Looking at Alternative 1 again – funding the NURC allocation from cash – the expected return goes up from 3.06% to 3.20%. The mismatch error increases from 8.97% to 9.09%. Since the expected return shows a sharper increase than the mismatch error, the expected return/mismatch error ratio goes up from 34.14% to 35.20%. Here, the 5% allocation to NURC funded from cash improves the expected return/solvency risk ratio, making it a sensible and efficient decision.

As discussed, Alternative 1 might not be possible for all pension funds because of regulation. Alternative 2 – funding NURC from treasuries and equities denominated in euros – is an option for all pension funds and keeps the total fund expected return equal while reducing mismatch error.

This results the expected return/mismatch error ratio to increase to 34.80%. Here again allocating to NURC is beneficial from a total return/solvency risk perspective.

 

FI-7-2022 - SemWet Evli-Figuur 1 & Figuur 2

 

Conclusion

Based on this case study, we can conclude that for a Dutch pension fund it’s certainly worthwhile to consider allocating to NURC. On the regulatory side one can improve the return/required capital ratio, while from a solvency risk point of view one can improve the return/ solvency risk ratio.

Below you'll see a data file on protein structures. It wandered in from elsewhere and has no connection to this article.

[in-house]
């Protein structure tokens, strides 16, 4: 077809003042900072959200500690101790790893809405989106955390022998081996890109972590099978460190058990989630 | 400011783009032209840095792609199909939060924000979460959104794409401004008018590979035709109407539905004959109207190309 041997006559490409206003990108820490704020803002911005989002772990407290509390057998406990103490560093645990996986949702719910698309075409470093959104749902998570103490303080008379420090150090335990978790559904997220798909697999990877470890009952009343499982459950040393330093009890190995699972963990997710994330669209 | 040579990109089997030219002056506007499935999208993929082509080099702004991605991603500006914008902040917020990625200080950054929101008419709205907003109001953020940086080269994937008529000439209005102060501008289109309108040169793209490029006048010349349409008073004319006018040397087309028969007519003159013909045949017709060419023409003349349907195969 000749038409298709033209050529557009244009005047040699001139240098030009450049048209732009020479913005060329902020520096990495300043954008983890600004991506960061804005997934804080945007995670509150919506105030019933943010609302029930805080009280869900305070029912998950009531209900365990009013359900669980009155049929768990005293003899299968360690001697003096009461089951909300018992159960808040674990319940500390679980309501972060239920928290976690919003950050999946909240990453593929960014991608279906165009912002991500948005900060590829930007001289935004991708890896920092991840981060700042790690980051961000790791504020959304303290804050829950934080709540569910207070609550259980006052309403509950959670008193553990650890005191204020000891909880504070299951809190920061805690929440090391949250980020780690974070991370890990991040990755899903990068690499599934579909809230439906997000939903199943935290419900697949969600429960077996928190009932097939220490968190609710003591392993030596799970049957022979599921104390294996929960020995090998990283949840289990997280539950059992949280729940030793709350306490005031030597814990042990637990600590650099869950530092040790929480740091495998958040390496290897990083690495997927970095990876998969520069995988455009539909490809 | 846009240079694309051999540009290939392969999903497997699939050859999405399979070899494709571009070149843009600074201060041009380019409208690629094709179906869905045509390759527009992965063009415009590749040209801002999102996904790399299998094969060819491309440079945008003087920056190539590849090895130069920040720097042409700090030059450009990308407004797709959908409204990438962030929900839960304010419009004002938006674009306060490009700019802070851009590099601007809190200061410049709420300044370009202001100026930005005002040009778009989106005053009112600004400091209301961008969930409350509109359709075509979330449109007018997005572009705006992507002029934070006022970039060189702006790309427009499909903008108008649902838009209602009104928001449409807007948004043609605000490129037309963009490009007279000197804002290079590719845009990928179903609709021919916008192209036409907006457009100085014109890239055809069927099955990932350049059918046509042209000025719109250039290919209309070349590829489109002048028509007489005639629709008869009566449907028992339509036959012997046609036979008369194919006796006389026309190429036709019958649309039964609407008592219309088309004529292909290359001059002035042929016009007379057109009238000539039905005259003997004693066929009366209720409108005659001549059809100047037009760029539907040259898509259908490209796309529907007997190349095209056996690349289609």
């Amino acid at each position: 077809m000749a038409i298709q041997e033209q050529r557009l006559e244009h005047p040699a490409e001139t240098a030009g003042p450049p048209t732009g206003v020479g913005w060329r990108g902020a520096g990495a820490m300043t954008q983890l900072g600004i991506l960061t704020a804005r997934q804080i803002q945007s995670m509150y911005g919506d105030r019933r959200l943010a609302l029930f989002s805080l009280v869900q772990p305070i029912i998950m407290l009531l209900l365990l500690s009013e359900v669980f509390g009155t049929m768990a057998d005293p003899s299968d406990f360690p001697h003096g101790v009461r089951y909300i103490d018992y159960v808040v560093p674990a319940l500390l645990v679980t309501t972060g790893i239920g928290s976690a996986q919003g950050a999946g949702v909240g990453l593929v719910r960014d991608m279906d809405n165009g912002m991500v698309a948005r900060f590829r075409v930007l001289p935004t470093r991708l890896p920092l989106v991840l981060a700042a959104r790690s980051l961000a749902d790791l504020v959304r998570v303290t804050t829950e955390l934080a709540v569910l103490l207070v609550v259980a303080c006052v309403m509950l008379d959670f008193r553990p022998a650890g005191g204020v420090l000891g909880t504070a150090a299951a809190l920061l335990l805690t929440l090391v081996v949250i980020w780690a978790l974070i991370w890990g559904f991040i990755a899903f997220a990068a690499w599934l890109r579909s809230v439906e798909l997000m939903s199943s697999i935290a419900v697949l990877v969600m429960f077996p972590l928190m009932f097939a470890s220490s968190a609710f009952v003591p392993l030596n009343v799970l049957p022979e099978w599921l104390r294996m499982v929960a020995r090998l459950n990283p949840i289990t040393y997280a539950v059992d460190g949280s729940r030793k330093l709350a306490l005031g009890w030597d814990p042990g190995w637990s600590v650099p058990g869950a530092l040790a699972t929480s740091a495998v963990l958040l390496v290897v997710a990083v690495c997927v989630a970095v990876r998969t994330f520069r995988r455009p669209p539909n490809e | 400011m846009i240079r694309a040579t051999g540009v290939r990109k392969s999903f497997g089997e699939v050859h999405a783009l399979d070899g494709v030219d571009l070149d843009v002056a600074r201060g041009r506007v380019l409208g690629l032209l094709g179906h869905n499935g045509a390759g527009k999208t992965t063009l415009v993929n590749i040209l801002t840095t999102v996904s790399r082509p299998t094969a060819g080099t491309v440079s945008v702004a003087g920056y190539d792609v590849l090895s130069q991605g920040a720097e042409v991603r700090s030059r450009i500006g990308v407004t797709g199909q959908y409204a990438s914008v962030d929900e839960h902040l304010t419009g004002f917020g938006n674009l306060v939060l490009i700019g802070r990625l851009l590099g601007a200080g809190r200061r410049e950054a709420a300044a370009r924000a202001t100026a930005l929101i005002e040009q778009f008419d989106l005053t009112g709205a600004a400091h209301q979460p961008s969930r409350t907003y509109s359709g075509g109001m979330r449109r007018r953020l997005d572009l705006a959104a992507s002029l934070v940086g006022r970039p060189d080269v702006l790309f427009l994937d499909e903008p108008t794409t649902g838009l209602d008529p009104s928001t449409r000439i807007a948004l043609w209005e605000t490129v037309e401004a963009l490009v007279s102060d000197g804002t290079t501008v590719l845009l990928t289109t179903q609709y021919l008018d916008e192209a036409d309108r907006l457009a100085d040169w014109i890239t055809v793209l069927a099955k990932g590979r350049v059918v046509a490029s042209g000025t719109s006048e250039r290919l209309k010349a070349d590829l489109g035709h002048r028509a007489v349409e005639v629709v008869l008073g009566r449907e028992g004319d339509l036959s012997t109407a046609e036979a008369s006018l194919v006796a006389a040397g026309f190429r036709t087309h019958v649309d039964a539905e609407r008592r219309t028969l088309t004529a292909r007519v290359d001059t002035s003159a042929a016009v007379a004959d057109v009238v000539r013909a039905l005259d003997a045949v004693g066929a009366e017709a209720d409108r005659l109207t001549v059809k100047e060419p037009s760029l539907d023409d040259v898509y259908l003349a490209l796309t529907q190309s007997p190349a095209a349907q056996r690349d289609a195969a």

Figure 1 and Figure 2 show the key findings for a typical Dutch pension fund. For most pension funds the findings will be similar, but these of course depend on the specific assets and liabilities of each fund.

 

SUMMARY

Nordic credits are often officially unrated. That is why they offer higher return on similar credit risk.

The Nordic credit market is short in duration by nature, providing interesting diversification alternatives.

An ordinary Dutch pension fund can benefit from adding Nordic Credits to its portfolio from both a regulatory perspective and from a solvency risk point of view.

On the regulatory side, the return/required capital ratio is improved and considering the solvency risk, the return/ solvency risk ratio is improved.

 

Disclaimer

The information provided in this article is not intended as investment advice, or as a solicitation to buy or sell financial instruments. This text is based on sources that Evli Plc considers correct and reliable. Evli Plc give no guarantee concerning the correctness, accuracy or completeness of any information, views, opinions, estimates or forecasts presented in this review. This publication, or any part thereof, may not be copied, distributed or published in any form without Evli Plc’s written, advance consent. All rights reserved.